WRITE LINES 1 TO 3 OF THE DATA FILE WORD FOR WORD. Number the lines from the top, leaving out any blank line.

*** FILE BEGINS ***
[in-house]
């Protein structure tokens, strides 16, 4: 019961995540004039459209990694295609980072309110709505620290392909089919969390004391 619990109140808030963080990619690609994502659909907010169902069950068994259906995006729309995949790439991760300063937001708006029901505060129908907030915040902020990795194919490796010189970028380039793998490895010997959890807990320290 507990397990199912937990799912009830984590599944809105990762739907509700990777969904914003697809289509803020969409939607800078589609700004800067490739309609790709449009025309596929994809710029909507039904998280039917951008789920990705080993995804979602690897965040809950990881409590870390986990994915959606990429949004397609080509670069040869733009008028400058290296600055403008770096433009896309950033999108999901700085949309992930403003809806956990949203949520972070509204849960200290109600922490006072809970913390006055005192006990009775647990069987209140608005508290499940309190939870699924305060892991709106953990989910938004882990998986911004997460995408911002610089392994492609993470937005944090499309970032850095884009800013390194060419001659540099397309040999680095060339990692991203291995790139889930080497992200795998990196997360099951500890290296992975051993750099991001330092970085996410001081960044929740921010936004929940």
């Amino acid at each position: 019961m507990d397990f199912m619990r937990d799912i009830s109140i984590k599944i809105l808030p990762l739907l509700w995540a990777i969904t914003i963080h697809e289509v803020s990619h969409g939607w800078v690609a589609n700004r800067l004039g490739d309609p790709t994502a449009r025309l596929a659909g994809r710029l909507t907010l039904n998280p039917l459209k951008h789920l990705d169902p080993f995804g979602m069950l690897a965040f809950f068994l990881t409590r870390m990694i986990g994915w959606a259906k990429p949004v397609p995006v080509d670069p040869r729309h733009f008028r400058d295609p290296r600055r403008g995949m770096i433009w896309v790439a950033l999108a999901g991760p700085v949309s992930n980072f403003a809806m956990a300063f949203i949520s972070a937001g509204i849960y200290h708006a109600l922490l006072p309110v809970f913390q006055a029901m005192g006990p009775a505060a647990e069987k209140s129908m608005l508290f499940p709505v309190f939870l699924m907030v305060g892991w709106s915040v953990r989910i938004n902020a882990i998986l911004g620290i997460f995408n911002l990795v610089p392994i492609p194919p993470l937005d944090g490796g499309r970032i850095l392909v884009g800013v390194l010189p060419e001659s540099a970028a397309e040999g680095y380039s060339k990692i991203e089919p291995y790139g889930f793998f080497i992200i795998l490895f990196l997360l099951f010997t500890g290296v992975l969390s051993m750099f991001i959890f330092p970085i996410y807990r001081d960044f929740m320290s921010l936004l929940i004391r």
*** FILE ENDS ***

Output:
[in-house]
């Protein structure tokens, strides 16, 4: 019961995540004039459209990694295609980072309110709505620290392909089919969390004391 619990109140808030963080990619690609994502659909907010169902069950068994259906995006729309995949790439991760300063937001708006029901505060129908907030915040902020990795194919490796010189970028380039793998490895010997959890807990320290 507990397990199912937990799912009830984590599944809105990762739907509700990777969904914003697809289509803020969409939607800078589609700004800067490739309609790709449009025309596929994809710029909507039904998280039917951008789920990705080993995804979602690897965040809950990881409590870390986990994915959606990429949004397609080509670069040869733009008028400058290296600055403008770096433009896309950033999108999901700085949309992930403003809806956990949203949520972070509204849960200290109600922490006072809970913390006055005192006990009775647990069987209140608005508290499940309190939870699924305060892991709106953990989910938004882990998986911004997460995408911002610089392994492609993470937005944090499309970032850095884009800013390194060419001659540099397309040999680095060339990692991203291995790139889930080497992200795998990196997360099951500890290296992975051993750099991001330092970085996410001081960044929740921010936004929940």
């Amino acid at each position: 019961m507990d397990f199912m619990r937990d799912i009830s109140i984590k599944i809105l808030p990762l739907l509700w995540a990777i969904t914003i963080h697809e289509v803020s990619h969409g939607w800078v690609a589609n700004r800067l004039g490739d309609p790709t994502a449009r025309l596929a659909g994809r710029l909507t907010l039904n998280p039917l459209k951008h789920l990705d169902p080993f995804g979602m069950l690897a965040f809950f068994l990881t409590r870390m990694i986990g994915w959606a259906k990429p949004v397609p995006v080509d670069p040869r729309h733009f008028r400058d295609p290296r600055r403008g995949m770096i433009w896309v790439a950033l999108a999901g991760p700085v949309s992930n980072f403003a809806m956990a300063f949203i949520s972070a937001g509204i849960y200290h708006a109600l922490l006072p309110v809970f913390q006055a029901m005192g006990p009775a505060a647990e069987k209140s129908m608005l508290f499940p709505v309190f939870l699924m907030v305060g892991w709106s915040v953990r989910i938004n902020a882990i998986l911004g620290i997460f995408n911002l990795v610089p392994i492609p194919p993470l937005d944090g490796g499309r970032i850095l392909v884009g800013v390194l010189p060419e001659s540099a970028a397309e040999g680095y380039s060339k990692i991203e089919p291995y790139g889930f793998f080497i992200i795998l490895f990196l997360l099951f010997t500890g290296v992975l969390s051993m750099f991001i959890f330092p970085i996410y807990r001081d960044f929740m320290s921010l936004l929940i004391r």